We set out for dinner. We went to Kyoto Station to explore the dining options. Kyoto Station is ginormous. Lots of food and shopping. After dinner, we visited the Kyoto Tower. The night view was lovely.

Kyoto Tower was built in 1964. The tower is 430 feet tall. It is built on top of a building. The 800 tons of weight doesn’t affect the building that serves as its foundation because of the ingenious design. It has the design and appearance of a lighthouse. Kyoto Tower was built in the city center as a beacon for industry, culture, and tourism.

As we walked back to our hotel, we could see the reflection of Kyoto Tower in the glass of Kyoto Station.

We had a great start to our first afternoon in Kyoto. Tuesday we will work our way south to visit another famous Shrine and the city of Nara. Cindy’s Japan adventures continue!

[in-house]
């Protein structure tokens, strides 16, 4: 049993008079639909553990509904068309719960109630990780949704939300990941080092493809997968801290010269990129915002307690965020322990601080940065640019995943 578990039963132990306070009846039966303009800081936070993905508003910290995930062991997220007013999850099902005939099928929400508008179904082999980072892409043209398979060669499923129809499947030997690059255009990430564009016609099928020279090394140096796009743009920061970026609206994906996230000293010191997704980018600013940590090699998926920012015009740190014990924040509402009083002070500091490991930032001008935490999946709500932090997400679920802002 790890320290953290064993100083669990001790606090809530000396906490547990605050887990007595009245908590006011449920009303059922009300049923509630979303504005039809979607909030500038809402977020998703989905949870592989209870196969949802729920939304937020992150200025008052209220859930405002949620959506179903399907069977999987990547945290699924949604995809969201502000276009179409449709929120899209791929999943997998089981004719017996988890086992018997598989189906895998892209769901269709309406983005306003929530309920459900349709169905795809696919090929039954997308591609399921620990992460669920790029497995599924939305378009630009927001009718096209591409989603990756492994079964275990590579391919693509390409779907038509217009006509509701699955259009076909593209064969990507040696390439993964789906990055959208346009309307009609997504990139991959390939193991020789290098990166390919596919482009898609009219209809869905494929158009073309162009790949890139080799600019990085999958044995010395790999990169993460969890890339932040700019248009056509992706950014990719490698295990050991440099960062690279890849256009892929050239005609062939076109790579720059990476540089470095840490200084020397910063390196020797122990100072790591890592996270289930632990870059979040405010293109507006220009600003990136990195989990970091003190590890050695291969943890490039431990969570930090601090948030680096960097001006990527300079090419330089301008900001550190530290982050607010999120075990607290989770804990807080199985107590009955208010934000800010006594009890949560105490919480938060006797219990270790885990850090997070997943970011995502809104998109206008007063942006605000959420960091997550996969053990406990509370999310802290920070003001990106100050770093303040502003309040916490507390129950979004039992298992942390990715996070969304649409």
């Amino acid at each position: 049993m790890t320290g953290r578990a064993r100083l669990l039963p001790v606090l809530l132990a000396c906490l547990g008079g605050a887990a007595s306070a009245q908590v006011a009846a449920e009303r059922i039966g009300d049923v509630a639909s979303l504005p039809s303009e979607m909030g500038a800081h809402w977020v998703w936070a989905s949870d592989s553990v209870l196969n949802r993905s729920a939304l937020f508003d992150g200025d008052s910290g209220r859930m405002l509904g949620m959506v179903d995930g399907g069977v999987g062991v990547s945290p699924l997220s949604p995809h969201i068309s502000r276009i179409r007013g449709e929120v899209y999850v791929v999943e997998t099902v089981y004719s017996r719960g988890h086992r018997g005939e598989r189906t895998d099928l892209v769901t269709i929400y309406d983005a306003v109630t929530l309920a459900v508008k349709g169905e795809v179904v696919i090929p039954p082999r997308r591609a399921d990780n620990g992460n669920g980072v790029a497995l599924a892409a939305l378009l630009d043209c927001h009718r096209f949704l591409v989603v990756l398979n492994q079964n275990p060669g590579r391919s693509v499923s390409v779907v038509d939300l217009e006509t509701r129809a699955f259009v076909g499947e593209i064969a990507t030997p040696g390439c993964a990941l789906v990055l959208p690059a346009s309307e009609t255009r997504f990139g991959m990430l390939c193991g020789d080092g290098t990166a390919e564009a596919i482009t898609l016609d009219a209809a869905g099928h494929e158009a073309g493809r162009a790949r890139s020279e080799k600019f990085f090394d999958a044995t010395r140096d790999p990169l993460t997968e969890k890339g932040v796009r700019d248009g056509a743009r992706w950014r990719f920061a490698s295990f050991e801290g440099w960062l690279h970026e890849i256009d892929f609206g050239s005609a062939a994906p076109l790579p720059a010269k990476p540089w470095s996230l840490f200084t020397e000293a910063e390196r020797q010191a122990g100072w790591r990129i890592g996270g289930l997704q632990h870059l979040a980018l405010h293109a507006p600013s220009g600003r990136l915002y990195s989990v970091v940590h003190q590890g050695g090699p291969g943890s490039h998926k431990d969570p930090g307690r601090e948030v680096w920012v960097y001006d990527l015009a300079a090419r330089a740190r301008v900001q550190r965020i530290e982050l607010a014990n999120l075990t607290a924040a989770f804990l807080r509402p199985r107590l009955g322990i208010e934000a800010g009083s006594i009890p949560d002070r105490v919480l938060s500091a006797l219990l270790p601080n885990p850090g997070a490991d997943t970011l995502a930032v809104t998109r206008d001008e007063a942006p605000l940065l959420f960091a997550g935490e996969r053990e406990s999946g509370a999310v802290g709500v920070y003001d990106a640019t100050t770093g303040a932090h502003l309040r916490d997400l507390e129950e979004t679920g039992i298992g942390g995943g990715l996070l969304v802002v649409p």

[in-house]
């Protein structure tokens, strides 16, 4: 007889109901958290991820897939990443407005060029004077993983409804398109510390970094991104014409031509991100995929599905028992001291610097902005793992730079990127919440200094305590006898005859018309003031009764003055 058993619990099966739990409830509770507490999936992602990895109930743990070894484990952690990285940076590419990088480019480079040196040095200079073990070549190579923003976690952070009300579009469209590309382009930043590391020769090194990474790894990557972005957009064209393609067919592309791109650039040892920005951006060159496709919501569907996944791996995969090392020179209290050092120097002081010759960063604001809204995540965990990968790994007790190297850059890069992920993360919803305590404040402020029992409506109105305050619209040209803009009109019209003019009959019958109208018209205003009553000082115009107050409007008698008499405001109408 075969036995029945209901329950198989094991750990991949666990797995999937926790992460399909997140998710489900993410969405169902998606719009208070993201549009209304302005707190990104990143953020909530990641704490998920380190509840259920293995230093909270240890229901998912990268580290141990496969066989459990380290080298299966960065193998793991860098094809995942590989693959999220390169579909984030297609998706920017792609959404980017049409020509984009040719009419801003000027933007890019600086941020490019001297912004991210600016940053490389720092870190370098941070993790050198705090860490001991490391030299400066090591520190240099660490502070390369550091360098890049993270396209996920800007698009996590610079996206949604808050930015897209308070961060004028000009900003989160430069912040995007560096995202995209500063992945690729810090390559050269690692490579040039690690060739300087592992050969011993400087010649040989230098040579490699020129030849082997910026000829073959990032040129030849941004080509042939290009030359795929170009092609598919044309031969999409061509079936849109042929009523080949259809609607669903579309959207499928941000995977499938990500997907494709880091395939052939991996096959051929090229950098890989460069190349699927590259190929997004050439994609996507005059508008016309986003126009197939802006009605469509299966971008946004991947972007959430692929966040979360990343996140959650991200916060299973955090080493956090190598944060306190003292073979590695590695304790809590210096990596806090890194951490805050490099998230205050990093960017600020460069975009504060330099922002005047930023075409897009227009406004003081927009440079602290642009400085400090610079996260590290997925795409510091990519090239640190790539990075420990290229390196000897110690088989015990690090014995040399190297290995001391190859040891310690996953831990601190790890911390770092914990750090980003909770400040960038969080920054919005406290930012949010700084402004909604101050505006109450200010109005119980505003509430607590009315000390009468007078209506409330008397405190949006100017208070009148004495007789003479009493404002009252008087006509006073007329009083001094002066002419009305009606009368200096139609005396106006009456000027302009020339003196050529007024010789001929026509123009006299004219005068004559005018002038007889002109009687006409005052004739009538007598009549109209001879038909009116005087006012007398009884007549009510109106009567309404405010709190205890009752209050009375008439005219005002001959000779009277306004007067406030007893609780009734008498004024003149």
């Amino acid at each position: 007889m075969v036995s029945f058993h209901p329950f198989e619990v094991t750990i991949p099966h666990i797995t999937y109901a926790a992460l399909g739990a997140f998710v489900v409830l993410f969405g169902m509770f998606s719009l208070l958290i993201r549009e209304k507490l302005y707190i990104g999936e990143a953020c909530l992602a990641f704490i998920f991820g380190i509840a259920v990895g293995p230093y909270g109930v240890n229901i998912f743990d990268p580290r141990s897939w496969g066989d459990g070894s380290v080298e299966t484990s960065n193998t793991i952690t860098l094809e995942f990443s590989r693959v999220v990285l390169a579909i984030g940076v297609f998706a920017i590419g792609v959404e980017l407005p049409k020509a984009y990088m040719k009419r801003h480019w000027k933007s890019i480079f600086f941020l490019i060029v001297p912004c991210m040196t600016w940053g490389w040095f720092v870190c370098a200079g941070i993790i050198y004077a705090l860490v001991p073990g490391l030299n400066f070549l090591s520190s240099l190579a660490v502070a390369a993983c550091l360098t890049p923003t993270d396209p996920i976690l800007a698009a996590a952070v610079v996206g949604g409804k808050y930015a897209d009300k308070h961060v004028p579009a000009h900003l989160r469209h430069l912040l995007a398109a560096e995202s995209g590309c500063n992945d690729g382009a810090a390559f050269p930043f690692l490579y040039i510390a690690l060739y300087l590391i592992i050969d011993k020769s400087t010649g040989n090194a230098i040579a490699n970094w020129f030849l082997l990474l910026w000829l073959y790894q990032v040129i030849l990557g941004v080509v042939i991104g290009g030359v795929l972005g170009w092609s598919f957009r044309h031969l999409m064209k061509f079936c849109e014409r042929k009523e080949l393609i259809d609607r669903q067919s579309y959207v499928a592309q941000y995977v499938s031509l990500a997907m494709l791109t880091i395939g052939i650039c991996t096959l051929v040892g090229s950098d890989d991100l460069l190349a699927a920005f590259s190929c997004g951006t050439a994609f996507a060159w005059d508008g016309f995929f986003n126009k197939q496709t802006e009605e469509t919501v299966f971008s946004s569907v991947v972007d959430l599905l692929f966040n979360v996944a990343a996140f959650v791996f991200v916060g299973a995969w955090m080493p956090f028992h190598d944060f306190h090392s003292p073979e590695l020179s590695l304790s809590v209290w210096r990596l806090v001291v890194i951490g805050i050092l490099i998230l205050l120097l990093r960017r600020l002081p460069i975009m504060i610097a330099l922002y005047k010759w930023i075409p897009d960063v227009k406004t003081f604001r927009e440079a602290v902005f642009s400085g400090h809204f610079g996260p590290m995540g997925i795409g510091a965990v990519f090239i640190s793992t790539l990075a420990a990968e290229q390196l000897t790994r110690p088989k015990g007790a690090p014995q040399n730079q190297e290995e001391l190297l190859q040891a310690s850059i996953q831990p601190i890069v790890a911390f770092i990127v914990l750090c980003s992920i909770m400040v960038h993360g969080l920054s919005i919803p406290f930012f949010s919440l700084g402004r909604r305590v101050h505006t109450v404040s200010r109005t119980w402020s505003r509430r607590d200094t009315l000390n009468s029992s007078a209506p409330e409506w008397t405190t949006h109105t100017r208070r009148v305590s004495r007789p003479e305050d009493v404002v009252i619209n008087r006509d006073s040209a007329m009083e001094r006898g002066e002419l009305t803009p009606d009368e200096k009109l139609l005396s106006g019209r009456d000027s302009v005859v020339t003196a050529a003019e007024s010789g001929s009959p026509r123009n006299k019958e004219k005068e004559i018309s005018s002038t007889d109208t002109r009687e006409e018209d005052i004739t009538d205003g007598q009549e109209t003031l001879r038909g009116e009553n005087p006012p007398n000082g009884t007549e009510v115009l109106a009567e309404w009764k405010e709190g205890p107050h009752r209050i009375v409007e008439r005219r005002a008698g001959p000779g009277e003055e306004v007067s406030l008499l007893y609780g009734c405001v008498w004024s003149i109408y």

Local Tourists

No alarms were set in the Dwyer house Sunday morning. We all agreed that waking up at 2:30am on Saturday morning earned us late sleepers! We eventually made it out of the house mid morning and worked our way to Enoshima Island. To mix it up a little bit, we took the Shonan Monorail train to get to Enoshima. Here was our route from Zushi.

Before tackling the stairs on the island, we stopped for lunch. We were glad to have extra energy. Enoshima Island has a lot of stairs!

Check out the view as we climbed.

Cindy was able to add another stamp to her temple book. While we waited, we had ume blossoms and the fountain to enjoy.

We continued our way to the top of the island. We enjoyed all the selfie spots on the island.

The clouds prevented us from viewing Mt. Fuji. You know what they say… on a clear day…

This might be my favorite picture of the day. Those smiles!

We worked our way down the island and caught the Enoshima Electric train back to Kamakura.